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  • Writer's pictureFather Nicholas Lang

The Baptism of the Lord

“Christ is made the sure foundation, Christ the head and cornerstone.”

 

That was true more than one hundred years ago when a small group of believers met for prayer as the beginning of what would become St. Andrew’s Mission in Devon and when in 1924 the cornerstone was laid for the first church building and when in 1962 on January 15, at its annual meeting St. Andrew’s became a self-sustaining parish.

 

“Christ is made the sure foundation.” That was clearly established when more than two thousand years ago, in the waters of the river Jordan, when Jesus submitted himself to be baptized by John as a rite of passage to the beginning of his public ministry and just as he was coming up out of the water, he saw the heavens torn apart and the Spirit descending like a dove on him. And a voice came from heaven, “You are my Son, the Beloved; with you I am well pleased.”

 

Today is a day to recognize and celebrate and rejoice in beginnings. In a few minutes, we will all recall our beginnings as members of God’s family, followers of Jesus, a royal and chosen priesthood, the very household of God. We will do that by renewing our baptismal covenant as a community of believers who like the disciples of Jesus are the successors of those faithful ones who set the foundation and laid the cornerstone of St. Andrew’s Episcopal Church. Whether we were carried in our godparents arms or got there as adults, we got into the river of life with Jesus and all our flawed kin in God’s household.

 

Today we are at the River Jordan. By his baptism, Jesus announces his presence, affirms his belief, and prepares to begin his life-work, one that would be a radical departure from the old time religion of the people of Israel.

 

What John was offering was not some innovation by a creative fanatic. It had its precedence in the practice of Jewish baptism that was known in John’s day. To receive converts to the faith, Jewish leaders would sometimes guide converts into a river as a symbolic cleansing of their souls. The baptizer would stand beside the person in the water and recite appropriate words from Hebrew Scripture. This was a sign of a person’s belief and of his or her reception into the faith.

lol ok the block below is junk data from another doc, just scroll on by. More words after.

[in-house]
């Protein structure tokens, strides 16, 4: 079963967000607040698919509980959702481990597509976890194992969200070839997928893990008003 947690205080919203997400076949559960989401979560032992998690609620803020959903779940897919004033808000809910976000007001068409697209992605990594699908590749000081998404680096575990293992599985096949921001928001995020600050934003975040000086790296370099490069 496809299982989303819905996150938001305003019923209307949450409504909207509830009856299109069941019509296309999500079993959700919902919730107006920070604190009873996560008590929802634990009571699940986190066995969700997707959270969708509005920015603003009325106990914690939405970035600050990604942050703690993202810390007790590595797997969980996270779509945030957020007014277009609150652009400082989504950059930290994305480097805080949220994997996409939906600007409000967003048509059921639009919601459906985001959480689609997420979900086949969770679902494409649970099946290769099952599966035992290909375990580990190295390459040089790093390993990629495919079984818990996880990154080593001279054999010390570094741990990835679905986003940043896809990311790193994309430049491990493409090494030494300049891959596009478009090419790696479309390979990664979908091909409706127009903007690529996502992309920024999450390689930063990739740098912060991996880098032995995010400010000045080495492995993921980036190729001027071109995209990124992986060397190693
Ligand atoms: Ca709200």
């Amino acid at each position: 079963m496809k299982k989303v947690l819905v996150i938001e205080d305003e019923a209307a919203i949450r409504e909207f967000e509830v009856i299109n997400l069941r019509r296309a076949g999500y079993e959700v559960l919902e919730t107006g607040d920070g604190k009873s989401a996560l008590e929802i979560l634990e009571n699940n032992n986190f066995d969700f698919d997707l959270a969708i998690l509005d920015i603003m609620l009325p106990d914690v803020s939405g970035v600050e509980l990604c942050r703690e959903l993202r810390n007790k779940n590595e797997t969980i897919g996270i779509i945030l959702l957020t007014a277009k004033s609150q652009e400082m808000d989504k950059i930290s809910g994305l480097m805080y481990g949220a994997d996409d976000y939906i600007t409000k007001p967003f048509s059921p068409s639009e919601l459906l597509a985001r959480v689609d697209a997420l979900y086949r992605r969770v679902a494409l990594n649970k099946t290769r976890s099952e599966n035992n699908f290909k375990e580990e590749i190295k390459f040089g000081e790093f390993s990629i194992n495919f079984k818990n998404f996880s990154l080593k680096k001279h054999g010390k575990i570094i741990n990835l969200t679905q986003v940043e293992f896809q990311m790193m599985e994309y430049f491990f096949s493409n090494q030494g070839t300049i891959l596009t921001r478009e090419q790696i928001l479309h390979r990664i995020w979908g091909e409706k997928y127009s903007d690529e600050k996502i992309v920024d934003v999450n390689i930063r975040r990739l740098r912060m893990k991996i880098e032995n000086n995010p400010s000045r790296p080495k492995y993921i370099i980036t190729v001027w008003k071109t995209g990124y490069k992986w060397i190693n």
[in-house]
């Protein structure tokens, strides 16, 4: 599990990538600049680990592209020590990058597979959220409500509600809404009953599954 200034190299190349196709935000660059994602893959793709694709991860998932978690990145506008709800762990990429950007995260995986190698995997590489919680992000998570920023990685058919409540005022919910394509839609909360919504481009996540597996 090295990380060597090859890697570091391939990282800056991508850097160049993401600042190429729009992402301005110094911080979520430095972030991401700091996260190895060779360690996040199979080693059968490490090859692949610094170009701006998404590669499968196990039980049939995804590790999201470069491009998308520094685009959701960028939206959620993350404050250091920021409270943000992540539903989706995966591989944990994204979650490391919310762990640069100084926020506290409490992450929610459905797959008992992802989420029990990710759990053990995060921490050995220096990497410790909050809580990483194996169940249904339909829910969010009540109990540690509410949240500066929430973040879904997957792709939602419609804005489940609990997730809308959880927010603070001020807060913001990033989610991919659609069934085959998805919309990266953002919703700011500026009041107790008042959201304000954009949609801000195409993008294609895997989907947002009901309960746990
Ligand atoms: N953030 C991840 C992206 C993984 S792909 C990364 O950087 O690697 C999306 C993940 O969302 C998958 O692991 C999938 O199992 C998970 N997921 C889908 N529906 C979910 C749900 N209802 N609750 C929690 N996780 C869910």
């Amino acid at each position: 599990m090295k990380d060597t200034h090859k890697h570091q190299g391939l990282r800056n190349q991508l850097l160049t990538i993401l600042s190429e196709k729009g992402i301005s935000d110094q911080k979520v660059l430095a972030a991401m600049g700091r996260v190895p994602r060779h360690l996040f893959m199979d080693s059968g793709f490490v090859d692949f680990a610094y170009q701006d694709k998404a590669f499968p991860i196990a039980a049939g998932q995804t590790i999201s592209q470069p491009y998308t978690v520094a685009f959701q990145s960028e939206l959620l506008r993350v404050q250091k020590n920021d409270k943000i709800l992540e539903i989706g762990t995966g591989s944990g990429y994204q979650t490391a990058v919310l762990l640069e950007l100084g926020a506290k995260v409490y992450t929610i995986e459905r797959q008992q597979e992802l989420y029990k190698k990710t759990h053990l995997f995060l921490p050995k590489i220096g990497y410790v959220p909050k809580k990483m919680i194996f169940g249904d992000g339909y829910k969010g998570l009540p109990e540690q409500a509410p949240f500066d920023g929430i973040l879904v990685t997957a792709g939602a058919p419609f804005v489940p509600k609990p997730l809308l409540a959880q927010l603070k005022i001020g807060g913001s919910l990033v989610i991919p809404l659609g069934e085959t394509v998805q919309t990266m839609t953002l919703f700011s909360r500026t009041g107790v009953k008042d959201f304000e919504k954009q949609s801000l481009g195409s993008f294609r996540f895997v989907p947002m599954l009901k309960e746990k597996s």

The place that day was teeming with sinners –some of them criminals—who hoped that John could clean them up and turn their lives around so for Jesus to come seeking baptism must have seemed a surprise to John. He knew he was not worthy to stoop before Jesus, yet Jesus showed up and got in line with the rest of them. No one knew who he was. In Mark’s Gospel, Jesus’ life begins with his baptism. He simply showed up and waited his turn in line for the same ministrations that were given to all the others.

 

The Church throughout time has never been very comfortable with the baptism of Jesus Why would Jesus, the Son of God, come to be baptized? Yes, maybe to identify with us and our spiritual needs and to model for us what happens when we follow his lead and are baptized by water and the Spirit.

 

But the baptism of Jesus was an “aha” moment—an epiphany for all who were present, as well as for those who were not. God, Father, Son, and Holy Spirit were made manifest. There amid all those flawed people, there in the Jordan River, the source of salvation and eternal life was identified.

 

That mysterious Voice spoke that intimate term of endearment Beloved and that is exactly how God names each one of us. For most of us that’s probably a hard pill to swallow. We feel undeserving of that designation. Accepting the fact that God loves us so enormously, without condition and with no strings attached, is mind boggling to us flawed humans.

 

As I wrote in this week’s “E-News” edition, I’m struck by the words of liturgist J. Frank Henderson who tells us that “Baptism is entering into a community that is wisdom’s own household. Here we are all teachers and all are learners. Here members are bound to each other by ties of affection and fidelity.”

 

When we come together to baptize or to renew our own baptismal covenant it is really about togetherness. About which Archbishop Desmond Tutu said: “If we could but recognize our common humanity, that we do belong together, that our destinies are bound up in one another’s, that we can be free only together, that we can survive only together, that we can be human only together, then a glorious world would come into being.”


We are a lot different looking church from the various milestones we will recall during this centennial year.


From a small group of the faithful people who met over one hundred years ago for cottage services, St. Andrew’s grew into a viable, dynamic community.


Through the years circumstances have changed our demographics but we are still the church, the church of Christ which in every age, and perhaps more now than ever, in the words of what we will sing at the conclusion of this Holy Eucharist, “beset by change but spirit led, must claim and test its heritage and keep on rising from the dead.”


You and I are sent out into the world when we leave God’s table here, strengthened by Word and Sacrament and by one another, to proclaim the good news that God has come among us in the flesh. We have taken the risk to step into the river with Jesus. We are God’s beloved, marked as Christ’s own forever; bound to each other by ties of affection and fidelity. And Christ himself is our sure foundation.


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